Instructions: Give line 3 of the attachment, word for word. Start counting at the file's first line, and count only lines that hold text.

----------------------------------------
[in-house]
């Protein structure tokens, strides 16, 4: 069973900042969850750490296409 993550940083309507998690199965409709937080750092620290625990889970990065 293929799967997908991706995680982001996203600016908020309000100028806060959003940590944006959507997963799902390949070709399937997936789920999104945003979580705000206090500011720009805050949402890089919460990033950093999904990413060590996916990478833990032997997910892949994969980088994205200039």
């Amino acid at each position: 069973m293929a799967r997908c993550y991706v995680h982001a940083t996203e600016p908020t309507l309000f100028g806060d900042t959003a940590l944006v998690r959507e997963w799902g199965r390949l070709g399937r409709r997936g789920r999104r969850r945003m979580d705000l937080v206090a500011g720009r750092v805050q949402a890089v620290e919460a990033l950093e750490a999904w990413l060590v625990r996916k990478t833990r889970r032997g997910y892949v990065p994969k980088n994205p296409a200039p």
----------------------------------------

């Amino acid at each position: 069973m293929a799967r997908c993550y991706v995680h982001a940083t996203e600016p908020t309507l309000f100028g806060d900042t959003a940590l944006v998690r959507e997963w799902g199965r390949l070709g399937r409709r997936g789920r999104r969850r945003m979580d705000l937080v206090a500011g720009r750092v805050q949402a890089v620290e919460a990033l950093e750490a999904w990413l060590v625990r996916k990478t833990r889970r032997g997910y892949v990065p994969k980088n994205p296409a200039p």